The next day, Arnold's hummed with activity. People came and went, many with large bags or boxes tastefully wrapped as gifts. Mr. Holmes, whose mansion was the envy of the town, stopped in to examine the new line of merchandise, and placed a particularly large order. As he left the shop, the owner shook hands with him and assured that everything would be delivered to the Holmes residence within the next twenty-four hours.
"I like your merchandise, and I like your service, Happert," Holmes announced with a smile. "It has been a pleasure to do business with you. If everything I've taken today proves to be satisfactory, you'll be seeing more of me."
"It will be our pleasure to be at your service, Mr. Holmes," replied Arnold with a bow. "I cannot say that I anticipate any difficulty with the merchandise you have chosen today, but should there be any problem, don't hesitate to let us know. We're here to serve you."
"I shall certainly do that, Happert," nodded Holmes. "A good day to you."
A salesman opened the door as Mr. Holmes stepped out of the shop and went down the steps. He had not gone more than three paces on the pavement in front of the store, when he tripped on a crooked paving stone and fell to the side. His cane smashed right into the new show window, shattered it, and sent slivers of glass flying in all directions. The delicate vases and accessories on display in the window toppled down and also broke into splinters of glass. The sound of the splintering glass brought the staff of Arnold's on the run. Two young men helped the startled Mr. Holmes to his feet. Someone else brought out a chair for him and offered a glass of cold water.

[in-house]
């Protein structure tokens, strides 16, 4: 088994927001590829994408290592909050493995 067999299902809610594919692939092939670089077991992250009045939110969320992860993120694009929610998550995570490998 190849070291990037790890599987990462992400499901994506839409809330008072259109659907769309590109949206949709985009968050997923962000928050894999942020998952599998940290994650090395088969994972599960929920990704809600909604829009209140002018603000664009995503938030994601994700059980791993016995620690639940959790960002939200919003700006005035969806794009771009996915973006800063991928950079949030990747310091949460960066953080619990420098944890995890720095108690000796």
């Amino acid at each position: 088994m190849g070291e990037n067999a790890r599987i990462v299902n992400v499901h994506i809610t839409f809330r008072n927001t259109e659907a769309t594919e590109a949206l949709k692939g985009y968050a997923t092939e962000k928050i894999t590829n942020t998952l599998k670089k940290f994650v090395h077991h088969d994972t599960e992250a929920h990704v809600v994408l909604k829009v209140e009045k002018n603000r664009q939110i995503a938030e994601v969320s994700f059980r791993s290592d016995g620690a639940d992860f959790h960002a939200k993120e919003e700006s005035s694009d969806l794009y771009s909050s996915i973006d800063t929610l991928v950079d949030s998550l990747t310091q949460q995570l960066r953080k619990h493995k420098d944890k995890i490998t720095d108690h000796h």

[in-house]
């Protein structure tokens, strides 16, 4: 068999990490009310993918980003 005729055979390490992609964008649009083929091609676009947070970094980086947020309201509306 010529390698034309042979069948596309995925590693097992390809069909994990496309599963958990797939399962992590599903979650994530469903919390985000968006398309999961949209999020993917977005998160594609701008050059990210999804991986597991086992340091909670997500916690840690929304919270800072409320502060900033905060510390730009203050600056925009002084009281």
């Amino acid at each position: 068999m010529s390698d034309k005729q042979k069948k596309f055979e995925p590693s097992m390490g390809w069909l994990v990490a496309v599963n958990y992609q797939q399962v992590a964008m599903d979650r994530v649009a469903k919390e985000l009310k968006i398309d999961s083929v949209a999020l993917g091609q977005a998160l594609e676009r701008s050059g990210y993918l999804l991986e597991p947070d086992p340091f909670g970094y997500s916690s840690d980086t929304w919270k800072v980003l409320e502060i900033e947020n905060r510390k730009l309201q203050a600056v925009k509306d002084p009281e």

"Are you quite all right, Mr. Holmes?" asked Arnold solicitously. "Is there anything we can do for you?"
"There's nothing amiss with me," the older man assured Arnold, "but I'm afraid I cannot say the same of your new window. And just look at all the merchandise that was smashed when it fell. Dear me, I'm afraid I've caused you quite a loss."
"Nothing to be concerned about, I assure you," Arnold calmed his customer. "The municipality had ought to see to these paving stones. There's no need to concern yourself about the window; we'll have it replaced in no time.
"But are you quite sure that you yourself are all right?"